As (Not) Seen on TV
Updated: May 23, 2019
by Tim Haworth
Wednesday afternoon I met with a reporter from a local television station who wanted to talk about the issue of panhandling in downtown Springfield. We had a good conversation both on camera and off and I was quite pleased with myself and what I said.
That evening I tuned in the news to see how it turned out. It would appear that most everything I said was edited out and the only thing that was used was a five-second clip related to bodily functions and what happens when proper facilities are not made available.
The good news is I still have 14 minutes and 55 seconds of fame left. I hope my future moments of fame won’t be related to bodily functions but I guess you really don’t get to control that. The other good news is that I do have an outlet, this blog, to express the things that came from my discussion with the reporter that I believe deserve attention (despite what the TV station thought).
So here are my thoughts that were NOT “as seen on TV”.
· We still have a lack of proper bathroom facilities in downtown Springfield. People don’t have a place to go and they are forced to be creative in finding a spot. People have been talking about this for more than a decade and yet nothing has been done. This goes beyond a sanitation issue. It is about human dignity and the indignity of not addressing the basic human needs of those who live outside or spend time on the streets of Springfield. I don’t blame our outside neighbors for the sanitation issues we are facing. I blame those officials who are ignoring the problem because they don’t want to make it too easy for this part of the population to be downtown. We are reaping what they have sown.
· According to the courts people have a first amendment right to ask other people for money, food or whatever. This is commonly referred to as panhandling. Every city has people who panhandle. The news report claimed that tourists and visitors were being chased from downtown because they were being panhandled. I disagree.
Tourists in any major city know that they are at risk of being panhandled. I have been approached on Michigan Avenue in Chicago more times than I can count and I know it is just part of the experience. And it’s not just someone asking me for money. I have been asked to read a religious tract, sign a petition for or against any number of things or take someone’s picture in front of the Harry Caray bust. Does it make me uncomfortable? Sometimes. But my momentary discomfort does not cancel out another person’s right to free speech. They have every right to ask and I have every right to say “no” and keep walking. That’s the cost of living in a free country.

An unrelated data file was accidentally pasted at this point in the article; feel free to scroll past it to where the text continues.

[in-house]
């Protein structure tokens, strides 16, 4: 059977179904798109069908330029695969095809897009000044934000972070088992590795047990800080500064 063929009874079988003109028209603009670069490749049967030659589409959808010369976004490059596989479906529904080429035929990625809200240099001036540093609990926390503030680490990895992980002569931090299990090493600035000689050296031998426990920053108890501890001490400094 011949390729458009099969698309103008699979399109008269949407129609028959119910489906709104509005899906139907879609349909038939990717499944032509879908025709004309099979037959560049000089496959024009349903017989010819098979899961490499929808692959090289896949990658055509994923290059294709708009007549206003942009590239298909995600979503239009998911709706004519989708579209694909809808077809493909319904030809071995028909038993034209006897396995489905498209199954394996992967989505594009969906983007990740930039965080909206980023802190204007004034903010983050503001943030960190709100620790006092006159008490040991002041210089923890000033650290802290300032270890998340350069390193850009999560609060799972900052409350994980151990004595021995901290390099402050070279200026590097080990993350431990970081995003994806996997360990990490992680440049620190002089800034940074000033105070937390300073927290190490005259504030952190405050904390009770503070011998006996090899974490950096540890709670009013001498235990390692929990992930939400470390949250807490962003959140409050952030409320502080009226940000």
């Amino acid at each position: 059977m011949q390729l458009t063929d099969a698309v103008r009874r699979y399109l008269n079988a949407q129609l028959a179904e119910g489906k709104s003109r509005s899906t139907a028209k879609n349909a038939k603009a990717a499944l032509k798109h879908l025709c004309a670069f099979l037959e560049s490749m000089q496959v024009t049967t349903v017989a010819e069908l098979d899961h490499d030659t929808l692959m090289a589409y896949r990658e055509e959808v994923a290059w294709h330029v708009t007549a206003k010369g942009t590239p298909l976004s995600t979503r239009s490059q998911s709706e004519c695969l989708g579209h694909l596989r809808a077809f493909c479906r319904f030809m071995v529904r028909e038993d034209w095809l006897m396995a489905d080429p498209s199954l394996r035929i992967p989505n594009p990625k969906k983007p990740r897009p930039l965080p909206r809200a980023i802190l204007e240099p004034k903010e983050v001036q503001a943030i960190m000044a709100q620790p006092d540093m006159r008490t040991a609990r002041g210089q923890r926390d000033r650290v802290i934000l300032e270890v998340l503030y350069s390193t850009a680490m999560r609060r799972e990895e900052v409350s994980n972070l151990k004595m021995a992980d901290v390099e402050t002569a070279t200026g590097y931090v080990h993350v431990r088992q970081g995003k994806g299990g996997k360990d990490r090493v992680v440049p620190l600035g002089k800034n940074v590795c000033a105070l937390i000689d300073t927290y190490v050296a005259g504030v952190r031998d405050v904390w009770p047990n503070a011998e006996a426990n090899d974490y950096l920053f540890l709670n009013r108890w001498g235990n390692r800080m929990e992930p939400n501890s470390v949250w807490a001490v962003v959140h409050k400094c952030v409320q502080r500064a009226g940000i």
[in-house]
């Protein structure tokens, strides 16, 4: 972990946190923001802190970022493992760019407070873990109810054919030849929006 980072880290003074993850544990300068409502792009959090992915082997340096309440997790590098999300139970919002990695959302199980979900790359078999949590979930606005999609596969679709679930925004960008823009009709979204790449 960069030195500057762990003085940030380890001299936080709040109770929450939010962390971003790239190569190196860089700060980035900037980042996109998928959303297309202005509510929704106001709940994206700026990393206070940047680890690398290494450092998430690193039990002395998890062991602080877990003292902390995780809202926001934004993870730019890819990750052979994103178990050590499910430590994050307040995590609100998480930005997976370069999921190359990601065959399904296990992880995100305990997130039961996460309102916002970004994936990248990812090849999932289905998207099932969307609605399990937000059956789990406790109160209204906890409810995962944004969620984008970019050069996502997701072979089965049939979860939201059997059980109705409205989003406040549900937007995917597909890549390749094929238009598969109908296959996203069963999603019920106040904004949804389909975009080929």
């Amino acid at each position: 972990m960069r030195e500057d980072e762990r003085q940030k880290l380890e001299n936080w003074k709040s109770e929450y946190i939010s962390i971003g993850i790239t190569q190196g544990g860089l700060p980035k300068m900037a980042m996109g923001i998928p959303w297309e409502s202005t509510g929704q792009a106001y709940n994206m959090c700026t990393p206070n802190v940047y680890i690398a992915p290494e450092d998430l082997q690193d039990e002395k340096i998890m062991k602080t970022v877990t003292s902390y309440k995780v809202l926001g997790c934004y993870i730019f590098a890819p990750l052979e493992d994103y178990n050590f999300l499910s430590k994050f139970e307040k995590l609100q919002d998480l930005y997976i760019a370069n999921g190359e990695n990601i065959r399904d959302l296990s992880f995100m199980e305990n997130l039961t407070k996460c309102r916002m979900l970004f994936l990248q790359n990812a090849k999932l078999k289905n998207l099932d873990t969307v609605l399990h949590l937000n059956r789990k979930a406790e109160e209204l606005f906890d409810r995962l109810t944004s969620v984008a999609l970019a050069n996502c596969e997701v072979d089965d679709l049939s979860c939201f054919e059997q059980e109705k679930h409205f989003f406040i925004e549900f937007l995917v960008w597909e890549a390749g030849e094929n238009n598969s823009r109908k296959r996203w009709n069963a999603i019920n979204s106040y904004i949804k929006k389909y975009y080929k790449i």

· The reporter asked me if I have been “aggressively” panhandled. My answer is “no” and I don’t know anyone who has. I see aggressive as someone who physically restrains or threatens someone. In my opinion, that’s robbery and assault and a police matter – not panhandling. I have been assertively panhandled in ways that sometimes increase my discomfort. I have had to say “no” more than once in certain encounters. Sometimes the individual doing the panhandling has suggested that I try things that I don’t believe are anatomically possible. The best advice I have received for dealing with people like that came from our Roman tour guide. As we drove through the city we marveled at his zen-like composure in the midst of aggressive drivers and angry pedestrians. After one well-dressed woman made a rude gesture towards us I had to ask how he could handle all this. He said, “Be nice and keep moving.” I think that’s pretty good advice when faced with people who are overly assertive. Exercise your right to say “no” in a kind and respectful manner and keep going.
Human beings come in all shapes, sizes and temperaments. I can find cantankerous people on the street corner or in the country club. No one would ever seriously imply that because of one or two obnoxious club members that everyone who belongs to a country club is cantankerous and scary. The same applies for those on the street corner. We shouldn’t let our fear and discomfort drive us into improper assumptions about other human beings.
· Those individuals who are on our streets – regardless of their housing status – are people. Period. They are us. They all have different stories and reasons for being where they are. The difficulties being faced by federal employees and contractors is a sobering illustration of how people find themselves in need of shelter and food. A month ago these individuals would have never dreamed that they would be facing eviction from their apartments or receiving free food from local food pantries. Ask a person on the street or one of our food pantry patrons and they will tell have similar stories.
Loss of employment, loss of income, medical issues and domestic abuse are all reasons why some people end up impoverished and dealing with hunger and housing issues. Before you judge remember, “There but by the grace of God, go I.”